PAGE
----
Australian Sister Hilda Loxton farewells a wounded French soldier being evacuated from the mobile hospital stationed south-west of Amiens in early 1918. The hospital was established and funded by a wealthy American, Mrs Bordern Turner. AWM P01790.003

Medical staff attending patients outdoors in front of a large tent.

Staff of 2nd Australian General Hospital tend patients in beds in the sun outside a tent at their newly occupied site at Wimereux, near Boulogne, France, 1916. AWM P00156.049

Woman in military uniform wearing medals.

Studio portrait of Olive May (Kelso) King, who joined the Serbian Army as an ambulance driver. She wears her Serbian medals and awards, including the Serbian Order of St Sava, 3rd Class. AWM P01351.003

A woman in nurse uniform stand in front of a tent.

Sister Ada Smith, Australian Army Nursing Service, stands outside her tented quarters at the 2nd Australian Casualty Clearing Station (CCS) at Trois Arbres, France, in 1916. Describing her work in the front line of medical care on the Western Front, she recalled: ‘all those healthy men came in dead, dying, unconscious or moaning’. The saddest ward in a CCS was the resuscitation or ‘moribund’ ward. In this ‘hopeless, heartbreaking place’ nurses like Smith would battle to restore warmth and life to men in shock from severe wounds, ‘saturated and covered in mud ... stone cold and pulseless’, before they could even be considered for surgery. (AWM P00156.058)

A patient having his injured let attended to by medical staff.

Sister Lynette Crozier and medical staff apply a dressing on the leg of a wounded French soldier in a mobile hospital attached to the French forces. Originally from the Sydney Hospital, Sister Crozier was one of twenty Australian nurses sent to France by the Australian Red Cross in 1916. AWM P01790.001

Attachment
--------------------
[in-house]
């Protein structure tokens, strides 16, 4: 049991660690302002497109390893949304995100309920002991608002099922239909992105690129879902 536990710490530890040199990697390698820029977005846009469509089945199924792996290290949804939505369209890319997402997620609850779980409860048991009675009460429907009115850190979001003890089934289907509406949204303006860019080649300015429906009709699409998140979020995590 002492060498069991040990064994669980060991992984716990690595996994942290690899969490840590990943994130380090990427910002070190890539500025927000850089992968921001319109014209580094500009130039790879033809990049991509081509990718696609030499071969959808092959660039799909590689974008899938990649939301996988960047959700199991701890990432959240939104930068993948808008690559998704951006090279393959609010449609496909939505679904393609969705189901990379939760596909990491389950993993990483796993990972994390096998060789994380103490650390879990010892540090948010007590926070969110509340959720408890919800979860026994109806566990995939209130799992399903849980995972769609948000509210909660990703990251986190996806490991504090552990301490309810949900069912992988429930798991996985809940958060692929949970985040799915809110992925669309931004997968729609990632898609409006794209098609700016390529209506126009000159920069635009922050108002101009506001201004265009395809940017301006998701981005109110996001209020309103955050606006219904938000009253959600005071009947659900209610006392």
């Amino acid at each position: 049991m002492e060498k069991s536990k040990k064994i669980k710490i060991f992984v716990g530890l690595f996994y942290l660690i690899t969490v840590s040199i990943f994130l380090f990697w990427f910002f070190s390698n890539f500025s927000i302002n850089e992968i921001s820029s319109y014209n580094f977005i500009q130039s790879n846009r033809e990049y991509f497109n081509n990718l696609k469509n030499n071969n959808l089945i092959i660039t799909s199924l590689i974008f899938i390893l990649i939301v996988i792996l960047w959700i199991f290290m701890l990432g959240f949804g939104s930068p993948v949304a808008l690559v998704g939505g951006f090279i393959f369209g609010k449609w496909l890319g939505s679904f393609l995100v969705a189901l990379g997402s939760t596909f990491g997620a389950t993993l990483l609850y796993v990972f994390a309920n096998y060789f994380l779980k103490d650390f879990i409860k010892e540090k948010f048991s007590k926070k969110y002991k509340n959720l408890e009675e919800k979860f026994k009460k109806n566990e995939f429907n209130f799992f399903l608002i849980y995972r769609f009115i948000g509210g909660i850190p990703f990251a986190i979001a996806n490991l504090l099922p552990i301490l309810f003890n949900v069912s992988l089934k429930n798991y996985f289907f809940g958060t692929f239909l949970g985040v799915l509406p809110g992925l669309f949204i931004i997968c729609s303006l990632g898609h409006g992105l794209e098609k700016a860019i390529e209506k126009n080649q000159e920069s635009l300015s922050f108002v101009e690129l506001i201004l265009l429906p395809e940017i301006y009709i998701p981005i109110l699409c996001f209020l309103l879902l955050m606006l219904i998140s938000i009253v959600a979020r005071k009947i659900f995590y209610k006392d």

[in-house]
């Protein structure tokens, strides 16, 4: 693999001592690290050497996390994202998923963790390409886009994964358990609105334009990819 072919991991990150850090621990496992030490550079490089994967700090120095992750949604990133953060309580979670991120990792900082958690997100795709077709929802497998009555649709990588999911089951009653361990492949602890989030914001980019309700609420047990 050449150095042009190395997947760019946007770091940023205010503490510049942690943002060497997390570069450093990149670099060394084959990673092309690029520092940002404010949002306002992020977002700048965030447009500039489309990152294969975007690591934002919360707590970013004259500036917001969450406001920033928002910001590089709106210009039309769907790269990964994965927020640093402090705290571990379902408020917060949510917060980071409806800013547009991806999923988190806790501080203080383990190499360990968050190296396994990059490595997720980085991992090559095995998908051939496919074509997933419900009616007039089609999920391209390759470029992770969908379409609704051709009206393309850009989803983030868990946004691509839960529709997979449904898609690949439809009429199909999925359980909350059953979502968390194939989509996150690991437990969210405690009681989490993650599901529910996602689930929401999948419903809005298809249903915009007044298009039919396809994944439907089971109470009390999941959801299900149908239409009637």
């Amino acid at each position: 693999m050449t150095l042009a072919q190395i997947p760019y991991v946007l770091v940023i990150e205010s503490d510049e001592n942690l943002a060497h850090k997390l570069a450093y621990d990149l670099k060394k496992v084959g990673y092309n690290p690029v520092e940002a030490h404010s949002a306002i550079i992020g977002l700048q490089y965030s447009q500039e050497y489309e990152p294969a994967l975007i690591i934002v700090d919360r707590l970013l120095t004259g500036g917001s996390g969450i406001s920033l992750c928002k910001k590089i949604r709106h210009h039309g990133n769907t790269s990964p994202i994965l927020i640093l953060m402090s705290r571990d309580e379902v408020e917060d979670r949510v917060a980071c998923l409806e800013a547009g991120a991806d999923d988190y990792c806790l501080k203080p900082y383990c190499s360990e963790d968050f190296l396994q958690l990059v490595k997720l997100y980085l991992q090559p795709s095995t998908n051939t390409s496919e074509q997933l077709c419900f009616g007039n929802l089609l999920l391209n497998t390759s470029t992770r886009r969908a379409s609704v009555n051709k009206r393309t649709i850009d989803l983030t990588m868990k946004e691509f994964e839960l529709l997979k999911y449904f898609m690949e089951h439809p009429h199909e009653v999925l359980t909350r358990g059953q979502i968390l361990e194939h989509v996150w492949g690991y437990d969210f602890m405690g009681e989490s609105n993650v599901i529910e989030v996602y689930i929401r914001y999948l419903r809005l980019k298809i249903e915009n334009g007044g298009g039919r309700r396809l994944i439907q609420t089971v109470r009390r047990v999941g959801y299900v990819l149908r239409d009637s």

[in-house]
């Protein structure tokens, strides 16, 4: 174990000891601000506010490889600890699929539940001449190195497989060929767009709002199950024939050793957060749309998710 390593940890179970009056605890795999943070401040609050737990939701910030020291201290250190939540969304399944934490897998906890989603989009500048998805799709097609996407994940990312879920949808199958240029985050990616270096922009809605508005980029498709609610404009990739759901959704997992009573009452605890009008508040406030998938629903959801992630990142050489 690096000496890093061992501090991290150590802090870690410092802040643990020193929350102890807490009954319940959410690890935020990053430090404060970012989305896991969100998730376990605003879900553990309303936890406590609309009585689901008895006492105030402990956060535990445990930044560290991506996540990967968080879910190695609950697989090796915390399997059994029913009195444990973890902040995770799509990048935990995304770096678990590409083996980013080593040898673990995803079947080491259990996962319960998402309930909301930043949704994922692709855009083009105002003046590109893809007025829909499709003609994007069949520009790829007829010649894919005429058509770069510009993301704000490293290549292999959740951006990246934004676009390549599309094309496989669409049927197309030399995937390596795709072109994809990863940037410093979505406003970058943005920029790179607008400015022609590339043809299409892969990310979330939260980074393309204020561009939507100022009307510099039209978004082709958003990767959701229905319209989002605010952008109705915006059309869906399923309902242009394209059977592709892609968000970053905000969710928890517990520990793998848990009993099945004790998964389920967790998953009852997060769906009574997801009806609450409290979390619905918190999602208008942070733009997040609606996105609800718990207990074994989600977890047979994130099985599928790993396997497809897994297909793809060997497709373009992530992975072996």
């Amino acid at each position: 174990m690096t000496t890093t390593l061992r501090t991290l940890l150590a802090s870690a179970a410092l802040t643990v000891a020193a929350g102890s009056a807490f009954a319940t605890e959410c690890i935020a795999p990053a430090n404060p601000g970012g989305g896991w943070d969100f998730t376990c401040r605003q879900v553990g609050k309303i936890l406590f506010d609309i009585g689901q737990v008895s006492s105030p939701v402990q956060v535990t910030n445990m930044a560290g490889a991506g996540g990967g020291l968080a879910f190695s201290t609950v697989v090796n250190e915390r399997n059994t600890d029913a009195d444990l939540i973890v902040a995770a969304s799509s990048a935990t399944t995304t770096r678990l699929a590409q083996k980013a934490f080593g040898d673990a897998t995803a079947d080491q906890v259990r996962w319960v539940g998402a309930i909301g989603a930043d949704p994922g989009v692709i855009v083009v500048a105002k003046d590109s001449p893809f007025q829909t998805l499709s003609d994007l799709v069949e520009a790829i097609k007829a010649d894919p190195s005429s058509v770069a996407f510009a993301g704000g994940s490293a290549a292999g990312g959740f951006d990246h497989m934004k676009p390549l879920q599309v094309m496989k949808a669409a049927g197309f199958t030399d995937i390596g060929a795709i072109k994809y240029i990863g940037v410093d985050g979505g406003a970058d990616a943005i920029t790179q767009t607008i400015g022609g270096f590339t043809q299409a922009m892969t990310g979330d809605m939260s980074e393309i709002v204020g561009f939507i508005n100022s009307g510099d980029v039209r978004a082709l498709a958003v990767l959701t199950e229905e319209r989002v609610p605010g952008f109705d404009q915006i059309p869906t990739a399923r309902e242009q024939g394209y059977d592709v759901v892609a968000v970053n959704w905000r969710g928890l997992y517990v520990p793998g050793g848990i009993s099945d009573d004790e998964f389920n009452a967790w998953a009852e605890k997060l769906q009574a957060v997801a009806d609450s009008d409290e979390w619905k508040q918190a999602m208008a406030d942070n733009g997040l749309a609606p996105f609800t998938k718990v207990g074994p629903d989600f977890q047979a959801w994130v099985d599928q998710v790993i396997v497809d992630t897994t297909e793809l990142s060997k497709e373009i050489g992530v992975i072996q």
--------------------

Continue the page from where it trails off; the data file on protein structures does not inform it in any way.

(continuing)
A group of mostly women in military uniform standing outside of the entrance to a building.

A group of Australian nurses and soldiers outside the YMCA Lounge in the Strand, London, about to leave on a trip to Hampton Court. AWM H15635

A man with an injured leg sitting down with a nurse standing behind.

A nurse prepares to use electro-therapy to treat a patient for 'trench feet’ disease at the No 1 Australian Auxiliary Hospital at Harefield, England, in April 1916. AWM P02402.003

People in a sleeping carriage.

A nurse of the 1st Australian Auxiliary Hospital with patients in a hospital train at Denham, England, in April 1916. AWM P02402.004

Hospital ward full of patients.

Christmas Day 1916 in one of the decorated wards of the large 600-bed Victoria War Hospital in Bombay, India. AANS nurses staffed the hospital and their patients included British troops from the Mesopotamian campaign and captured Turkish prisoners. AWM P00562.174

A man in uniform accompanied by a woman walking through two columns of nurses.

AANS nursing staff of No 1 Australian General Hospital at Rouen, France, form a guard of honour to greet Her Majesty Queen Mary, July 1917. AWM K00019

A group of women and girls dressed in fancy clothes and holding flowers.

A group of women and children from Dungog in New South Wales dress as the Queen of England and her Ladies-in-Waiting to raise money for France Day, 1917. Holding pageants and dressing up was a popular form of fundraising during the war. AWM P02406.010

An advertisement with the heading, 'God bless dear Daddy who is fighting the Hun and send him Help' and illustration of woman sitting on a chair and holding a little girl praying on her knees.

'God bless dear Daddy, who is fighting the Hun and send him Help', recruitment poster by Norman Lindsay. (AWM ARTV05469)

A black and white leaflet of three women firing a big gun with the word 'YES!' inscribed on the shell being fired.

Pro-conscription propaganda leaflet by Edward Nuttall AWM RC00320

Women with washing basins in front of tents.